Elizabeth Gaskell: a voice of the Victorians
While not the most famous of the Victorian novelists, Elizabeth Gaskell – “Mrs Gaskell” – was instrumental in bringing the unpleasant implications of industrialisation to the public conscious – and she did so with her own, female voice. Learn more about her life, books, death and legacy...
Elizabeth Cleghorn Gaskell’s rise to be a public figure in Victorian society – as one of its most popular novelists and short story writers, known as 'Mrs Gaskell' – was borne from an intensely personal time in her life. In 1845, she lost her infant son to scarlet fever and, at her husband’s encouragement, turned to writing for nothing more than an outlet for her grief and a possible path out of depression. The result was her first novel, and an instant success: Mary Barton: A Tale of Manchester Life.
About a desperate working-class family, it vividly portrayed the slums of Manchester and plight of the poor. “I had always felt a deep sympathy with the care-worn men,” Gaskell said in the preface; a sympathy that had been nurtured throughout a childhood surrounded by progressive thinkers, reformers and humanitarians. Born Elizabeth Stevenson on 29 September 1810, she was raised, following her mother’s death when she was only one, by her “more than mother” aunt, Hannah Lumb, who made sure she received a good education and introduction to Unitarianism.
Marriage and children
In 1832, Elizabeth married William Gaskell, a Unitarian minister in Manchester. Far from the rural calm of her upbringing in Knutsford, Cheshire, her new home in the sprawling city, a centre of textiles, exposed her to the impact industrialisation and urbanisation was having on the poorest workers, and the resulting social tensions. By then, she had also suffered her share of personal tragedy: her father’s death; brother John’s disappearance at sea while with the Merchant Navy; and, in 1833, the loss of a stillborn daughter.
Gaskell eventually had four surviving daughters, Marianne, Margaret Emily (known as Meta), Florence and Julia, and most of her time was dedicated to being a loving mother and minister’s wife. But she enjoyed writing too, and in 1837 a poem penned with William, titled 'Sketches Among the Poor', was printed in Blackwood’s Magazine. A few years later, her piece on Clopton Hall for Visits to Remarkable Places became her first solo publication.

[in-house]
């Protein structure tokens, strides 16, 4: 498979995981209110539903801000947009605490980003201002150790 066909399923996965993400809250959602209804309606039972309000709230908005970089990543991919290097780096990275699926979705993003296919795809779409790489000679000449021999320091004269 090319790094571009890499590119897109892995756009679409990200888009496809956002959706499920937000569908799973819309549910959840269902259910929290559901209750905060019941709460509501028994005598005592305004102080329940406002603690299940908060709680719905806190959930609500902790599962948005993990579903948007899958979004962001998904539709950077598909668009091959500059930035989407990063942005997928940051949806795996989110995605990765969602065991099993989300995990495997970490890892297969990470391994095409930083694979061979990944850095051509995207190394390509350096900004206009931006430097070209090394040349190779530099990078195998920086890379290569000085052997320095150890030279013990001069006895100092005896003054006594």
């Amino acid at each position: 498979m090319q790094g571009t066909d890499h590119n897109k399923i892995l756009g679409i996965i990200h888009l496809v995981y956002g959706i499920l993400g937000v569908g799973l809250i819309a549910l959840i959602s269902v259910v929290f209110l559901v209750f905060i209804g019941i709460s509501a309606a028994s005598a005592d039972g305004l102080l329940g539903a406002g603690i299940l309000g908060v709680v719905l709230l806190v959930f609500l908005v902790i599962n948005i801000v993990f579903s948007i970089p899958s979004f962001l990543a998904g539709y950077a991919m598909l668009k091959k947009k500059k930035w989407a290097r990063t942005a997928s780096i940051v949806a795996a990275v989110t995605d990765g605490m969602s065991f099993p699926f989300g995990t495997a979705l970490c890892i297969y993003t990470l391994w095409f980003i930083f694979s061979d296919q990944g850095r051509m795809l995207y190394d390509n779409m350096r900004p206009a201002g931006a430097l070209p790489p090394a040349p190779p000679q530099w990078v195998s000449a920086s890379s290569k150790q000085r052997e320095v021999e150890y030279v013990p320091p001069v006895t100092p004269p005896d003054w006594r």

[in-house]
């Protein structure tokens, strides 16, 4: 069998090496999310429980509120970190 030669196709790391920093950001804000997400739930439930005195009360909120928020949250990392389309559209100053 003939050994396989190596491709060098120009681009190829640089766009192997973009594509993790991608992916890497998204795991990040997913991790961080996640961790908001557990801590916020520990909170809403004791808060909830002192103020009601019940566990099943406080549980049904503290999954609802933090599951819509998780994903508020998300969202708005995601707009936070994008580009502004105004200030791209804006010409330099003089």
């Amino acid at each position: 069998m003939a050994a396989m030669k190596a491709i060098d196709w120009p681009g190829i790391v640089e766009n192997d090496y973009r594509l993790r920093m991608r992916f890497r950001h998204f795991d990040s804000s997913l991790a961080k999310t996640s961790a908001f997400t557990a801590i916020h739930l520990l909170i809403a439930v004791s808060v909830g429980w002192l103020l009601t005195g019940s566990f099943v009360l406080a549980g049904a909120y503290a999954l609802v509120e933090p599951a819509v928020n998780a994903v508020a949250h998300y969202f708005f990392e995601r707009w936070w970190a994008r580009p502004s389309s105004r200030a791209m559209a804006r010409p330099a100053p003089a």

Mary Barton was published in 1848 – anonymously, as many female writers did if not using male pseudonyms, but her identity came out. With the novel a sensation for its stark and divisive depiction of worker struggles, radical activity and murder, Charles Dickens was soon in touch inviting “Mrs Gaskell” to contribute to his new weekly magazine, Household Words. He wrote: “I do honestly know that there is no living English writer whose aid I would desire to enlist in preference to the authoress of Mary Barton (a book that most profoundly affected and impressed me).”
I do honestly know that there is no living English writer whose aid I would desire to enlist in preference to the authoress of Mary Barton (a book that most profoundly affected and impressed me)
Her short story Lizzie Leigh made the first issue, followed in 1851 by the serialisation of her episodic novel Cranford, about two sisters and their genteel country lifestyle (earning comparisons to Jane Austen). The next few years brought Gaskell’s other important, and controversial, social works. Ruth (1853), a tale of a teenage seamstress who is seduced and has a child out of wedlock, was met with hostile reviews – copies were even burned at Gaskell’s church. Undeterred, she followed up with North and South (1854), an exploration of the differing outlooks to industrialisation felt across the country.
Humanitarianism and activism
Gaskell’s humanitarianism was not confined to the page, either. During a cotton famine, she set up sewing shops to give employment to mill workers, and the family home on Plymouth Grove became a hub of intellectuals to discuss the issues of the day. Her circle included Dickens, John Ruskin, Florence Nightingale, Harriet Beecher Stowe and Thomas Carlyle. Charlotte Bronte became a dear friend and in 1857, a couple of years after Bronte’s death, Gaskell would write the first biography of the Jane Eyre author.
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All the while, Gaskell kept writing novels and was prolific with short stories. In an era of monumental social change and upheaval, she was a powerful voice – and a female voice at that. She blended realism and melodramatic romance; made heroines out of outcasts; and could switch from humours forays into pastoral playfulness (Cranford) into hard-hitting critiques of the norms of the day (Ruth). What’s more, she framed her works not as calls for radical action, but a greater need for compassion and understanding.
Death and legacy
On 12 November 1865, Gaskell died at the age of 55 after suffering a heart attack. She was in Hampshire at the house she had just bought. Writing to the end, her latest novel, Wives and Daughters, was unfinished. It would be published posthumously in the Cornhill Magazine, with the ending put together by the editor Frederic Greenwood based on what was believed to be Gaskell’s intentions. He also added a note about Gaskell:
“It is unnecessary to demonstrate to those who know what is and what is not true literature that Mrs Gaskell was gifted with some of the choicest faculties bestowed upon mankind; that these grew into greater strength and ripened into greater beauty in the decline of her days’ and that she has gifted us with some, the truest, purest works of fiction in the language. And she was herself what her works show her to have been – a wise good woman.”
This article was first published in BBC History Revealed